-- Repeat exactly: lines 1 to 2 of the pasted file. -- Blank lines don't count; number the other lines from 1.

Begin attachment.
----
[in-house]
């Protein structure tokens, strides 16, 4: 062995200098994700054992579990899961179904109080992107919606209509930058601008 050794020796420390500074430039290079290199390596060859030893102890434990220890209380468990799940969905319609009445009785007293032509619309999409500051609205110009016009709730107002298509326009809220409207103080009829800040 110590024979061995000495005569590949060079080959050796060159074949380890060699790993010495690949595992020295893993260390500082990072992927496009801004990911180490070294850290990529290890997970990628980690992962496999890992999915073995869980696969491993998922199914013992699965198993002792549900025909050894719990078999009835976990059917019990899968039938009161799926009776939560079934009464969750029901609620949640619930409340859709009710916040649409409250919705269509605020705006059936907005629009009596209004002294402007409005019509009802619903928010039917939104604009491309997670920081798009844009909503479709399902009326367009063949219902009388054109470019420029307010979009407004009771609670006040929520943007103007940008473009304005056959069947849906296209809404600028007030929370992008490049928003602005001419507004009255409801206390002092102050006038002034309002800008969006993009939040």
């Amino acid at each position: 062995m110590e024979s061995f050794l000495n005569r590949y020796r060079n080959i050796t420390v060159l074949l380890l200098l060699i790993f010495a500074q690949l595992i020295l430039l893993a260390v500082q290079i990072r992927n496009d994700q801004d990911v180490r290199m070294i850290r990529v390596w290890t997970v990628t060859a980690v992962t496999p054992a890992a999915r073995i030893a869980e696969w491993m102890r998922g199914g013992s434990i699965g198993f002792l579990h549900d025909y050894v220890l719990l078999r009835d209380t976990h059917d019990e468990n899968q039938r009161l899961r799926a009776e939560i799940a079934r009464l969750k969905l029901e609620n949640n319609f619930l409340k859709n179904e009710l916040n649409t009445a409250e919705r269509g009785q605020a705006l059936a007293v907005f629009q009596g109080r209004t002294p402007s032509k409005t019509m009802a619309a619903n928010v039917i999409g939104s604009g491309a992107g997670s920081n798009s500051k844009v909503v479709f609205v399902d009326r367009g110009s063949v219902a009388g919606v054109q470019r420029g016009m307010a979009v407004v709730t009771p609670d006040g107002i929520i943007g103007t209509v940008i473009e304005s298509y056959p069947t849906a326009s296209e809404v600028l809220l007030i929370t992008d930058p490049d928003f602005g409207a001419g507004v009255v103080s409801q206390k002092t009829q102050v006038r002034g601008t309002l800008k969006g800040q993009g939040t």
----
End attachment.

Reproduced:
[in-house]
């Protein structure tokens, strides 16, 4: 062995200098994700054992579990899961179904109080992107919606209509930058601008 050794020796420390500074430039290079290199390596060859030893102890434990220890209380468990799940969905319609009445009785007293032509619309999409500051609205110009016009709730107002298509326009809220409207103080009829800040 110590024979061995000495005569590949060079080959050796060159074949380890060699790993010495690949595992020295893993260390500082990072992927496009801004990911180490070294850290990529290890997970990628980690992962496999890992999915073995869980696969491993998922199914013992699965198993002792549900025909050894719990078999009835976990059917019990899968039938009161799926009776939560079934009464969750029901609620949640619930409340859709009710916040649409409250919705269509605020705006059936907005629009009596209004002294402007409005019509009802619903928010039917939104604009491309997670920081798009844009909503479709399902009326367009063949219902009388054109470019420029307010979009407004009771609670006040929520943007103007940008473009304005056959069947849906296209809404600028007030929370992008490049928003602005001419507004009255409801206390002092102050006038002034309002800008969006993009939040």